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Caldera backs standard Linux ‘degrees’

Linux Professional Institute to offer exams, certificates of competence later this year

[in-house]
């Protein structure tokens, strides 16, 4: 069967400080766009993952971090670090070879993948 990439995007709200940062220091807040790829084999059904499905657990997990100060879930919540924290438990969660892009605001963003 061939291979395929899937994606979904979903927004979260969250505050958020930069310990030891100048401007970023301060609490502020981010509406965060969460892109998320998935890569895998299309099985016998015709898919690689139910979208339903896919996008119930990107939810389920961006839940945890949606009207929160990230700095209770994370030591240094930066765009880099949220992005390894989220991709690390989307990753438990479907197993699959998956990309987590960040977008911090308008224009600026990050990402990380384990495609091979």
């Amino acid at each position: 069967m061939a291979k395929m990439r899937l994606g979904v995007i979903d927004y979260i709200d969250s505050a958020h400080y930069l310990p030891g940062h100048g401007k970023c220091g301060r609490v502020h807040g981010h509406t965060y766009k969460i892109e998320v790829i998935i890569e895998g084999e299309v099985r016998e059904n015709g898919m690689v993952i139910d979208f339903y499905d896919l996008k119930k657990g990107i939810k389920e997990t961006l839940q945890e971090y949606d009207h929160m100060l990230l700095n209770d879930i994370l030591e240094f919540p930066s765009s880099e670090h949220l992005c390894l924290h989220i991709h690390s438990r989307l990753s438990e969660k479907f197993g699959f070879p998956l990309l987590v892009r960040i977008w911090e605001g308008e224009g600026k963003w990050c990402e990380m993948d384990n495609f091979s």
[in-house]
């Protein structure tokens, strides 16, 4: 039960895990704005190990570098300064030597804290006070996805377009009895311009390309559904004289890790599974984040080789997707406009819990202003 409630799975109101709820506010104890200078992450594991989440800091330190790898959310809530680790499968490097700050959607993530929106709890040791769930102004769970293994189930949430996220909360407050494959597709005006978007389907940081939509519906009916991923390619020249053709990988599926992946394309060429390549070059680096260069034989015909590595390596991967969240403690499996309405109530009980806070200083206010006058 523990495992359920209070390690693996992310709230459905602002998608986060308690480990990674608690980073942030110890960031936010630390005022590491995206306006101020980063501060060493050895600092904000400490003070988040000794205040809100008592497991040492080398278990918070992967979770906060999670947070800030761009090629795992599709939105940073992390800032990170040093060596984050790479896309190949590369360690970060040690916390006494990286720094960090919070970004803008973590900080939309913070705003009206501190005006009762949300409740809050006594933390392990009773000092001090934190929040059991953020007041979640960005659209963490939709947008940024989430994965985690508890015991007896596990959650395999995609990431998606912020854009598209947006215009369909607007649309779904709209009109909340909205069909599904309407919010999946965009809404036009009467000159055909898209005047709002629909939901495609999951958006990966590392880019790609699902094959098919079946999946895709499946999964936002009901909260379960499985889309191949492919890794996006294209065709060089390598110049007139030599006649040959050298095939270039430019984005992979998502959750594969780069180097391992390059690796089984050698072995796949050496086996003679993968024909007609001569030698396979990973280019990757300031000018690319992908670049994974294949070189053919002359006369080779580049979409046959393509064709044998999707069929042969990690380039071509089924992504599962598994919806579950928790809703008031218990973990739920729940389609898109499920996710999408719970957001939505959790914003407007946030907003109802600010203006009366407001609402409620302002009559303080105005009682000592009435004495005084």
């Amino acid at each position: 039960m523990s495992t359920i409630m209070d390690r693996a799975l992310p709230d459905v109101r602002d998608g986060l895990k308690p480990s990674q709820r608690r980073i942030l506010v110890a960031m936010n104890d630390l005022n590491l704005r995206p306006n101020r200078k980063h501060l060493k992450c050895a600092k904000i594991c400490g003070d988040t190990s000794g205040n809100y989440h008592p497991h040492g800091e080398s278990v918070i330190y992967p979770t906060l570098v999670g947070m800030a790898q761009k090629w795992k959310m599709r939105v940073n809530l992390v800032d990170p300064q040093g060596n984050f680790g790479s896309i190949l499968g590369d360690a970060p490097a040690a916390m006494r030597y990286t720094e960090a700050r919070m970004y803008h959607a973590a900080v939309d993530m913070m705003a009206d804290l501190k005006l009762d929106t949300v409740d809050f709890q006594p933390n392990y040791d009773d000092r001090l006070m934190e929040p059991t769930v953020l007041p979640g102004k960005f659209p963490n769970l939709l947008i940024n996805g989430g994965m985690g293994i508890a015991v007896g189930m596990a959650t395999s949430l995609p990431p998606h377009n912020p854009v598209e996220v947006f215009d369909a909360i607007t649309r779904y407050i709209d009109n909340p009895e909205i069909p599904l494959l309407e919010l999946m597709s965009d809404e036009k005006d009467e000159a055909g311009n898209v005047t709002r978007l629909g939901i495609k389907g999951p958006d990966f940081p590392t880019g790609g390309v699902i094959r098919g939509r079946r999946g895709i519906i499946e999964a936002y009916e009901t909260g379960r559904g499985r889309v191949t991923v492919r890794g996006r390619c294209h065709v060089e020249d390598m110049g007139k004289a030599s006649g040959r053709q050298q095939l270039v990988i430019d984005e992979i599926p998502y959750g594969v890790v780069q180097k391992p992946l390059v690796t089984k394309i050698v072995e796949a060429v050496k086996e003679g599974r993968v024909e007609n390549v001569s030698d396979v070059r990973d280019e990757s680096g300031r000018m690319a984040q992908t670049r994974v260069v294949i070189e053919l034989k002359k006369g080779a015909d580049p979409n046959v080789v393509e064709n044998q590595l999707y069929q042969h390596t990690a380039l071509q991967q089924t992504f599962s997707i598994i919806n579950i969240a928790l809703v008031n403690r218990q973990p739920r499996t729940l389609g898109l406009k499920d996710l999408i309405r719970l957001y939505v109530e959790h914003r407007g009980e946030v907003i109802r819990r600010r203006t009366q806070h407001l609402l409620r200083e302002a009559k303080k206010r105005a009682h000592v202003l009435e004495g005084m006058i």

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Caldera has joined fellow Linux distributors Red Hat, Pacific HiTech and SuSE in sponsoring the Linux Professional Institute (LPI), a body seeking to develop a standard certification for system users and administrators. The LPI's plan is to offer examinations to test candidates' knowledge of the OS, but keep the test process separate from the training process. That structure allows people working their way through corporates' in-house programmes or courses offered by third-parties, to join self-taught Linux specialists in seeking a common certificate of competence. "Anyone who knows the information should be able to get a quality certification," said Linux International (LI) executive director, John 'Maddog' Hall. LI is represented on the LPI's advisory council, along with the organisation's other sponsors, now including Caldera, and which also takes on board support operations like Linuxcare and publications like Linux Gazette and Linux Journal. The LPI's first set of examinations are due to be delivered in the third quarter of the year -- candidates who pass will be "certified to have in-depth knowledge of the Linux OS and kernel, with broad-based knowledge of the Linux industry as a whole". Further examinations will cover specific Linux distributions. All of which should improve Linux advocates' attempts to shore up the open source OS' initial success in the world of corporate computing, with the materials they need to show Linux is a 'serious' OS. The formation of the LPI back in October 1998 foreshadowed KeyLabs' plan to offer a standard certification of Linux compatibility for hardware (see KeyLabs touts 'official' Linux marque). Again, that plan is based on increasing Linux's appeal to corporate finance people who might not otherwise consider it a viable platform. Unlike KeyLabs, however, the LPI is a non-profit making organisation. ® The LPI can be contacted at its Web site

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